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Why the global travel industry is ready for gamification

Oct 1, 2017

A buzzword it may be, but, as with bleisure travel, the hype around gamification happens to be justified. Gamification means applying game elements in a traditionally non-game setting; it's been doing the rounds in tech circles for a few years, but now it's ready to make a big impression on the travel industry. Here's why.


Gamification is tried and tested now

Gamification has done a full tour around the buzzword block and it's still here. Fortune was among the first outlets to tout the business-boosting effects of gamification in 2010[1], before then asking whether it was 'game over for gamification' in 2014[2] (in an article suggesting that, far from being over, gamification simply requires careful design). Yet savvy businesses continue to invest big in gamified products, from Tinder to IBM-owned consulting firm Bluewolf[3]. But significantly, it hasn't made waves in the travel industry. That's not proof that it won't – it's because gamification is still under-explored in travel. 


Travel can learn from other industries

Other industries have proven the potential of gamification to motivate staff, attract and engage customers and build communities. The sport and fitness market, for one, has cashed in – Nike's success with Nike+ is well-documented as one of the earliest cases of obvious gamification in action[4]. Meanwhile, McDonald's introduced an online training game to boost the efficiency of its service staff[5].

The travel industry in a great position now. Where others have been burned by buying into the hype early on without a full understanding, travel businesses are perfectly poised to approach gamification with all the lessons from early adopters in mind. With a few travel businesses having dipped a successful toe in, the time is right for others to follow.


Life's a game

Gamification is a part of everyday life for most travelers – whether they know it or not. The reward card at your favorite coffee chain? That's part of a gamified loyalty program. Those fun map posters that let you scratch off each country you've traveled to? Gamification. Whether it's the competitive desire to tick off one more destination or earn extra points to level up to Gold status in a loyalty program, travelers already experience gamification in all kinds of ways; that means it can be powerful when applied to other areas, like research and purchase, or even in-flight.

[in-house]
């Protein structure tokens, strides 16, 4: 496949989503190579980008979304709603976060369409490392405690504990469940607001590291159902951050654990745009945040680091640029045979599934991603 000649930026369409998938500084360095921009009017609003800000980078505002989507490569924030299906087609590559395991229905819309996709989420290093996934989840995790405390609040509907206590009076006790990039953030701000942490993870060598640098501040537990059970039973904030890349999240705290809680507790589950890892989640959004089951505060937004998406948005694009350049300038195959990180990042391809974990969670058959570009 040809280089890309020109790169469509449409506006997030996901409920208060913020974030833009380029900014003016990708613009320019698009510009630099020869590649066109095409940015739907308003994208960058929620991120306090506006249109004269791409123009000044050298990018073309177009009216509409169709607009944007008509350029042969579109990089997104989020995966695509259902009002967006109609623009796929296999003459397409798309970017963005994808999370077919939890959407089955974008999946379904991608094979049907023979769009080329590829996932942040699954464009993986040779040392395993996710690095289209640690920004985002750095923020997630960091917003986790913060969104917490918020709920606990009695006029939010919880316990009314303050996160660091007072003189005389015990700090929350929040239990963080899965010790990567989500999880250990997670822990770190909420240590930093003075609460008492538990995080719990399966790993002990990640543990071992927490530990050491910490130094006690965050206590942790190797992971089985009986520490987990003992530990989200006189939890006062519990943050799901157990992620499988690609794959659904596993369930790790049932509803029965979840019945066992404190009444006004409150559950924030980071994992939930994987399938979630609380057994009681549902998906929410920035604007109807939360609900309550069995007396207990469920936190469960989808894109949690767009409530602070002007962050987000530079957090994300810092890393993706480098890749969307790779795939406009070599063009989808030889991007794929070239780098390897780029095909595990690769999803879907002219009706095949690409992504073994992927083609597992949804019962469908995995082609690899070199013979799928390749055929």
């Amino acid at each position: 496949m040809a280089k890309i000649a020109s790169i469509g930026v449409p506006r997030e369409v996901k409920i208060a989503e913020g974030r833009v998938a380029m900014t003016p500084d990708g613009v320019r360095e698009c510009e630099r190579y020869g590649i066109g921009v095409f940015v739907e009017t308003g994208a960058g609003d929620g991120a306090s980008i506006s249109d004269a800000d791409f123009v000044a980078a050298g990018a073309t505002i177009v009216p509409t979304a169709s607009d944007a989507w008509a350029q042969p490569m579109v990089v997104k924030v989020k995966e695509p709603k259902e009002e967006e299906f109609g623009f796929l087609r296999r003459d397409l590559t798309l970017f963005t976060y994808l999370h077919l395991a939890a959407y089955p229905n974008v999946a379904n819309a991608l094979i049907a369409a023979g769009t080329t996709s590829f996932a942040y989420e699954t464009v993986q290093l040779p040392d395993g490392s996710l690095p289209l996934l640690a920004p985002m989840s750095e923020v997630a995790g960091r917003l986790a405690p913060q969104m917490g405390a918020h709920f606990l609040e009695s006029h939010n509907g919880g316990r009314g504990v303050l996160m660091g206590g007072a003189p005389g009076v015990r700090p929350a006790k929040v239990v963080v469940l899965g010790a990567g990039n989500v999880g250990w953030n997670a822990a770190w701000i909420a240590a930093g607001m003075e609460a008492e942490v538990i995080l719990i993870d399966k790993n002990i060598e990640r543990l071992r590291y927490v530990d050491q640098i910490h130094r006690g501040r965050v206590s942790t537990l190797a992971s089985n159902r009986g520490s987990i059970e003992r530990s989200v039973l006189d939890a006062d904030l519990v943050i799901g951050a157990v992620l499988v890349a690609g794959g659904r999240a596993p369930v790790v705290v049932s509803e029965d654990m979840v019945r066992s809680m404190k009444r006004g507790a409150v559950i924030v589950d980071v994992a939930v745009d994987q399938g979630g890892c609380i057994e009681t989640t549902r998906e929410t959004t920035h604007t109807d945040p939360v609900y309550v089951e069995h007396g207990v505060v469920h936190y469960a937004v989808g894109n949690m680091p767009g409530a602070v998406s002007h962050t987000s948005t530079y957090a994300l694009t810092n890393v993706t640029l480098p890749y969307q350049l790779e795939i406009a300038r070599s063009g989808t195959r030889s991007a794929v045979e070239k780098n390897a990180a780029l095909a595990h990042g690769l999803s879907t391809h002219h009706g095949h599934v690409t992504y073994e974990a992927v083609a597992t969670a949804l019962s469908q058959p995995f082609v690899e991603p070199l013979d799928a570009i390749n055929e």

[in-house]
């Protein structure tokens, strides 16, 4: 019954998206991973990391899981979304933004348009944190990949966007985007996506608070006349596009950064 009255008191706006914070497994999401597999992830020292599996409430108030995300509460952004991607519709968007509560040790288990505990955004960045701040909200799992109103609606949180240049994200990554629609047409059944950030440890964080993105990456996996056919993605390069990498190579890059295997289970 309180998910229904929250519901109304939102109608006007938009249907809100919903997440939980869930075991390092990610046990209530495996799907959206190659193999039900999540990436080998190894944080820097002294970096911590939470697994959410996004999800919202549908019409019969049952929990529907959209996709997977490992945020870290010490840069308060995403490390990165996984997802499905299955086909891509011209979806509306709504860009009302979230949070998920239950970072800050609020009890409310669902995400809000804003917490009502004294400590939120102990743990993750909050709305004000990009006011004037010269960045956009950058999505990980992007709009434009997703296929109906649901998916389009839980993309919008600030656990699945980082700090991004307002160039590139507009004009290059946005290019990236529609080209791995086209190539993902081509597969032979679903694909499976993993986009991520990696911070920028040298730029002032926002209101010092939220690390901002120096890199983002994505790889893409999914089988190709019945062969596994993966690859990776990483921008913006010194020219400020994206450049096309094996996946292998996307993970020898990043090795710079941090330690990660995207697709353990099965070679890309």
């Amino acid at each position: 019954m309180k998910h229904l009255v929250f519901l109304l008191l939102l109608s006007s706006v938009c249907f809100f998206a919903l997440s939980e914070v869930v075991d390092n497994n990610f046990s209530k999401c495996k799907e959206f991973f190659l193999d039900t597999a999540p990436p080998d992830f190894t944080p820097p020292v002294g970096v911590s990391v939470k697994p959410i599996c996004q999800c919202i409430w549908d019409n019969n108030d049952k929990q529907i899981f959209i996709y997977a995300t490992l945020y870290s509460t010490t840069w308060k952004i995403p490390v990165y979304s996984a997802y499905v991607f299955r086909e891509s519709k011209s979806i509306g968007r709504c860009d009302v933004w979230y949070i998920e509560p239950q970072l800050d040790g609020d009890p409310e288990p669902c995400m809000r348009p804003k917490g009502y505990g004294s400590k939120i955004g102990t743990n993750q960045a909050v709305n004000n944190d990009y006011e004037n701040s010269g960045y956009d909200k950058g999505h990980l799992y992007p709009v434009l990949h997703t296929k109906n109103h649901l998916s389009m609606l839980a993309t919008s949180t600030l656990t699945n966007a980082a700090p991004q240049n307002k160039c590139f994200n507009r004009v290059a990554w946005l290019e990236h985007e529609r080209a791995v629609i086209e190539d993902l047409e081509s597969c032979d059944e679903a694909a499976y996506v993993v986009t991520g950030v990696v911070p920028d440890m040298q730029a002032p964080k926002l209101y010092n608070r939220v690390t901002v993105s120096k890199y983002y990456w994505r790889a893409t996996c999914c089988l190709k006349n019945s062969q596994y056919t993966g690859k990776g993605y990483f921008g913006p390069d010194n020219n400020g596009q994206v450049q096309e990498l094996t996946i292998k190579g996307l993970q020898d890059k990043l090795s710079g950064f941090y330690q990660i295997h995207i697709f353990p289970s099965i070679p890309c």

We have the technology

On top of that, gamification's enabling technology is well-developed. Mobile use is growing worldwide, and toolkits are making it easier and more cost-effective than ever to build high-quality products. Meanwhile augmented and virtual reality (AR and VR) are closer to widespread adoption, with retailers such as Ikea now exploring AR[6] – travel is fertile territory for immersive game-type products using similar AR and VR tech.


Education and innovation are the key

To an extent gamification is already embedded in travel and there's a huge variety of possibilities, from building customer loyalty to product development. Qantas understood that when it launched its insurance platform, partnering with insurance provider nib to reward customers with frequent flyer miles for exercise logged fitness tracker-style[7] – it's the same principle as wildly successful Nike+ and Fitbit. The only limits are understanding and imagination.

Get the full picture of gamification, its uses in the travel industry and how you can make it work for your business by downloading our ebook, 'Gamification in the travel industry: Why design is key to engaging customers and motivating staff'.

You can find more reports, research and analysis from the leading edge of the travel industry on our research hub.